Last Thursday, the Avast researcher Jakub Kroustek uncovered a ransomware program titled Kirk. The infection pays a tribute to the Star Trek fantasy series.
Upon entering a vulnerable device, Kirk ransomware proceeds to encrypt the user’s personal files. It was found that the virus could lock 625 different file types. The infected objects have the .kirked file extension appended to their names.
When the encryption process has been completed, Kirk ransomware notifies the victim about the occurrence through a couple of messages. The program opens a window, containing a code scheme. The symbols are aligned in a pattern to create a rendered image of the patron character.
The virus drops a copy of a file titled RANSOM_NOTE.txt in every folder which contains encrypted data. This file contains instructions on what the victim is required to do to have his data recovered.
The decrypter for Kirk rasnomware is called Spock. The utility has the same design scheme as the virus, minus the face of the corresponding character. The tool has been confirmed to be functional.
The technical characteristics of Kirk ransomware
Kirk ransomware has been written on Python. The virus uses LOIC (Low Orbit Ion Cannon) in its attacks. This is an open source network stress testing application which is often implemented when conducting DDoS (distributed denial of service) attacks.
Kirk ransomware actually masquerades as the LOIC utility. When the infection starts its installation process, it displays a message which states that LOIC is initializing. The pop-up contains a mistake in the title which victims can use as a sign to identify the virus.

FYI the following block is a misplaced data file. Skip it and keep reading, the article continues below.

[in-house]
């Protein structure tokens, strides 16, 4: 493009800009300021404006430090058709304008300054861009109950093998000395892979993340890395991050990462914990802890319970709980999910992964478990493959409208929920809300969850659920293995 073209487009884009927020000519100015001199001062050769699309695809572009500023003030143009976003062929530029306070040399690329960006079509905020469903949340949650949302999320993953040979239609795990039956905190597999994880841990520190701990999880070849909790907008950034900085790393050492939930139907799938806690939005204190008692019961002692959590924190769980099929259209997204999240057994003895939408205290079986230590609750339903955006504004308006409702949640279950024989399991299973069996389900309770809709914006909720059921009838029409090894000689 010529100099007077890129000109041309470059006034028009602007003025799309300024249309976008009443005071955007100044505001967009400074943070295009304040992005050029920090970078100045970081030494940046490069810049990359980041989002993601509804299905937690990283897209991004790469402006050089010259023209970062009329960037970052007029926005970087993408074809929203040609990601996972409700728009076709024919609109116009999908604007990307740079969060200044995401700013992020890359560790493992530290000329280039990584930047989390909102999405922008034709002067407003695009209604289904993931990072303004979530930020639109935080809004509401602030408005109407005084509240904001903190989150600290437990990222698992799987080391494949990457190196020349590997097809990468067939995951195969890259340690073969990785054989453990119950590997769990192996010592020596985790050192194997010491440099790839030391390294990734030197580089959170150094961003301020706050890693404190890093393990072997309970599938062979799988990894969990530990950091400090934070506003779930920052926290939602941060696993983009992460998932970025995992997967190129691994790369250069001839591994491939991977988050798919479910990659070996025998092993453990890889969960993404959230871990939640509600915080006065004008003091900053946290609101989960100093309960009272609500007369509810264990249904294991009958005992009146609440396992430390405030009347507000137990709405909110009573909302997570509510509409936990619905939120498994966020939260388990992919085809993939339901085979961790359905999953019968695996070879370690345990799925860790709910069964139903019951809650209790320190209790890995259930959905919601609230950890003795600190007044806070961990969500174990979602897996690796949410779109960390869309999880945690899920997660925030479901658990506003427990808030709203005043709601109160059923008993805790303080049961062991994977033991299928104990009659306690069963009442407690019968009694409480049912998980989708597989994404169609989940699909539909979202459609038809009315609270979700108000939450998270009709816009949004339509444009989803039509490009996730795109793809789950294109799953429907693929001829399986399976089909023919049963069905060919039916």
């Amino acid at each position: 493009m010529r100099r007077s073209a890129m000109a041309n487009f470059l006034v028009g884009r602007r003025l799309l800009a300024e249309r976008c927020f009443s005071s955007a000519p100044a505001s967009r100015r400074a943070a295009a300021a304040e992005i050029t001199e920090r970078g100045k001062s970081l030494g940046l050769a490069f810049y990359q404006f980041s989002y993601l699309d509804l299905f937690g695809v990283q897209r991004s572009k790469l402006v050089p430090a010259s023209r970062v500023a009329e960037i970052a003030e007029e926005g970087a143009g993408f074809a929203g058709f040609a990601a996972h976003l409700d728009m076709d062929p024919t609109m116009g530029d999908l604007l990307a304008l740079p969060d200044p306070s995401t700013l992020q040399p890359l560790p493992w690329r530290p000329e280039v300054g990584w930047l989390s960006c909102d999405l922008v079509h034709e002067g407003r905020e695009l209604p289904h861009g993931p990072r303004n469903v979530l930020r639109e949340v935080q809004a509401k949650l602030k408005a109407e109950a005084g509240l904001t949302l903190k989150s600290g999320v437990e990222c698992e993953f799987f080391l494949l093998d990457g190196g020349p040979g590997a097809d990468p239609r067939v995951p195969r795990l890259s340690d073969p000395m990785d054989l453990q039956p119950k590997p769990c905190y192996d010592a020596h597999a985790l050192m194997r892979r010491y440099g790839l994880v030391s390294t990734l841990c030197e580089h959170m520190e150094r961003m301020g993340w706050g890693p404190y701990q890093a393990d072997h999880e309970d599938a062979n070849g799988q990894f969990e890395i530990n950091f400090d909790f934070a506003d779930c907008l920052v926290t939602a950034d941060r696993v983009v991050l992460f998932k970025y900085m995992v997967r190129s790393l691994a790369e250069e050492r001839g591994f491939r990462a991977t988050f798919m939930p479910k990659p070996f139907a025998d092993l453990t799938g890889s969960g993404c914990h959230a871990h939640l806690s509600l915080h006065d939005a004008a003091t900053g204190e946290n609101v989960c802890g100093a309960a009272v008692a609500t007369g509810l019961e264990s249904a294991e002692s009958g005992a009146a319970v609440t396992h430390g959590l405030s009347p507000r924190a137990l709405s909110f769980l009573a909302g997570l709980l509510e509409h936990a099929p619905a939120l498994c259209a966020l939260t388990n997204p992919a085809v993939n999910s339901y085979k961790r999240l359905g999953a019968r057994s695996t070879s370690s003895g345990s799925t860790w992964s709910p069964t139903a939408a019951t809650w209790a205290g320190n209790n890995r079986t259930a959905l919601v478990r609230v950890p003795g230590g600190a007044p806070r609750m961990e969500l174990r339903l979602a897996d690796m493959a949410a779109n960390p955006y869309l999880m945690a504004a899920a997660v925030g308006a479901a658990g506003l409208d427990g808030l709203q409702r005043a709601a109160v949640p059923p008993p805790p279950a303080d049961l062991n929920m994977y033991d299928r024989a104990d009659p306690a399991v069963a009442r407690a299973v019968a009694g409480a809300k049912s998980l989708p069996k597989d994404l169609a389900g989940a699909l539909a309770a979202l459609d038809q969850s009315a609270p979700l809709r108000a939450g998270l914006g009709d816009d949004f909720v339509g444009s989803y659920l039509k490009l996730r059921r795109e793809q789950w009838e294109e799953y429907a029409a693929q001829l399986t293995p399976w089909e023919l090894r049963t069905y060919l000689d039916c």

The encryption is performed using a combination of RSA-4096 and AES algorithms. The AES cipher generates a unique key which locks the vulnerable objects. The key is then encrypted using the RSA algorithm and saved in a file called pwd. This file is stored in the same directory as the ransomware executable.
To be eligible to receive the Spock decryption tool, the user has to pay a ransom of around $1,100 USD. The sum is to be paid in the Monero cryptocurrency. The cyber criminals have registered a payment address which is listed in the ransom note.
After completing the transaction, the victim has to contact the hackers per email. The sender needs to list the transaction ID in the message to prove that the payment has been made. The pwd file needs to be attached to the letter. The owners of Kirk ransomware have provided a couple of email accounts in the ransom note: firstname.lastname@example.org and email@example.com.
The creators of Kirk ransomware seem to be people who think outside the box. Their program is the first encryption virus to accept payments in the Monero cryptocurrency. Furthermore, the Python language is not commonly used for writing ransomware. Time will tell how strong the code of the program is.